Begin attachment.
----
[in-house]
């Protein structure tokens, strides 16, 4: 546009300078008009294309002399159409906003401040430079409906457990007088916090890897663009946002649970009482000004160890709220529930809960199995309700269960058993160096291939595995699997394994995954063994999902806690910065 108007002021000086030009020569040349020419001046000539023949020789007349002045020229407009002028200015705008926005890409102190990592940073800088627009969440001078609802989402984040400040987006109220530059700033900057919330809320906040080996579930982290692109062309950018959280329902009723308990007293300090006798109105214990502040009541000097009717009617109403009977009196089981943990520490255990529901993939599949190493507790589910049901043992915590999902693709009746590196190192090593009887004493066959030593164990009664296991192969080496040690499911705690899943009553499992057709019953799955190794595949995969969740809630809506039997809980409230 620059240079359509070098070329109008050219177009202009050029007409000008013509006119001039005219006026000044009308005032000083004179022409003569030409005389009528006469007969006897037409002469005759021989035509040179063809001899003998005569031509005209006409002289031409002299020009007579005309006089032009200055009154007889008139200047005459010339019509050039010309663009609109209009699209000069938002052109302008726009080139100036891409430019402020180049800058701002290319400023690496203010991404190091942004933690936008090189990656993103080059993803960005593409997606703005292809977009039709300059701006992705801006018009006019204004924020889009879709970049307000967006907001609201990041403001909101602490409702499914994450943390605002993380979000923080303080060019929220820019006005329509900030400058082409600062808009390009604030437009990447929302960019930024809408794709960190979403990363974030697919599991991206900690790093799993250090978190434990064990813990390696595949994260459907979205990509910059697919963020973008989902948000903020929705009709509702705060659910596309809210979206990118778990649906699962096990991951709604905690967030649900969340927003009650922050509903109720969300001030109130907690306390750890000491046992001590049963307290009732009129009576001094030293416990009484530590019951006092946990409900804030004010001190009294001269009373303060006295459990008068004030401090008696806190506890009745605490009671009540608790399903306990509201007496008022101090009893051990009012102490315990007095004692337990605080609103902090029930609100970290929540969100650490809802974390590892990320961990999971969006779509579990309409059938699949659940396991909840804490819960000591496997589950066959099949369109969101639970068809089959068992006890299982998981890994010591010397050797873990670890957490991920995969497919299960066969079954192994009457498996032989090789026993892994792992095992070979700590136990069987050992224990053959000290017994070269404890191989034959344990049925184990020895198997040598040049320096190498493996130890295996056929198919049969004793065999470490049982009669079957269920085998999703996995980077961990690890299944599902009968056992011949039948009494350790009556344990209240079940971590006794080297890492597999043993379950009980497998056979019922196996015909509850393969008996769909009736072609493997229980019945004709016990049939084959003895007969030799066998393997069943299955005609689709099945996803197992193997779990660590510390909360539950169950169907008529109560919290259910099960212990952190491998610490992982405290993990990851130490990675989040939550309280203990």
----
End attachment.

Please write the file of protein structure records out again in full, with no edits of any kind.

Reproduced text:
[in-house]
């Protein structure tokens, strides 16, 4: 546009300078008009294309002399159409906003401040430079409906457990007088916090890897663009946002649970009482000004160890709220529930809960199995309700269960058993160096291939595995699997394994995954063994999902806690910065 108007002021000086030009020569040349020419001046000539023949020789007349002045020229407009002028200015705008926005890409102190990592940073800088627009969440001078609802989402984040400040987006109220530059700033900057919330809320906040080996579930982290692109062309950018959280329902009723308990007293300090006798109105214990502040009541000097009717009617109403009977009196089981943990520490255990529901993939599949190493507790589910049901043992915590999902693709009746590196190192090593009887004493066959030593164990009664296991192969080496040690499911705690899943009553499992057709019953799955190794595949995969969740809630809506039997809980409230 620059240079359509070098070329109008050219177009202009050029007409000008013509006119001039005219006026000044009308005032000083004179022409003569030409005389009528006469007969006897037409002469005759021989035509040179063809001899003998005569031509005209006409002289031409002299020009007579005309006089032009200055009154007889008139200047005459010339019509050039010309663009609109209009699209000069938002052109302008726009080139100036891409430019402020180049800058701002290319400023690496203010991404190091942004933690936008090189990656993103080059993803960005593409997606703005292809977009039709300059701006992705801006018009006019204004924020889009879709970049307000967006907001609201990041403001909101602490409702499914994450943390605002993380979000923080303080060019929220820019006005329509900030400058082409600062808009390009604030437009990447929302960019930024809408794709960190979403990363974030697919599991991206900690790093799993250090978190434990064990813990390696595949994260459907979205990509910059697919963020973008989902948000903020929705009709509702705060659910596309809210979206990118778990649906699962096990991951709604905690967030649900969340927003009650922050509903109720969300001030109130907690306390750890000491046992001590049963307290009732009129009576001094030293416990009484530590019951006092946990409900804030004010001190009294001269009373303060006295459990008068004030401090008696806190506890009745605490009671009540608790399903306990509201007496008022101090009893051990009012102490315990007095004692337990605080609103902090029930609100970290929540969100650490809802974390590892990320961990999971969006779509579990309409059938699949659940396991909840804490819960000591496997589950066959099949369109969101639970068809089959068992006890299982998981890994010591010397050797873990670890957490991920995969497919299960066969079954192994009457498996032989090789026993892994792992095992070979700590136990069987050992224990053959000290017994070269404890191989034959344990049925184990020895198997040598040049320096190498493996130890295996056929198919049969004793065999470490049982009669079957269920085998999703996995980077961990690890299944599902009968056992011949039948009494350790009556344990209240079940971590006794080297890492597999043993379950009980497998056979019922196996015909509850393969008996769909009736072609493997229980019945004709016990049939084959003895007969030799066998393997069943299955005609689709099945996803197992193997779990660590510390909360539950169950169907008529109560919290259910099960212990952190491998610490992982405290993990990851130490990675989040939550309280203990």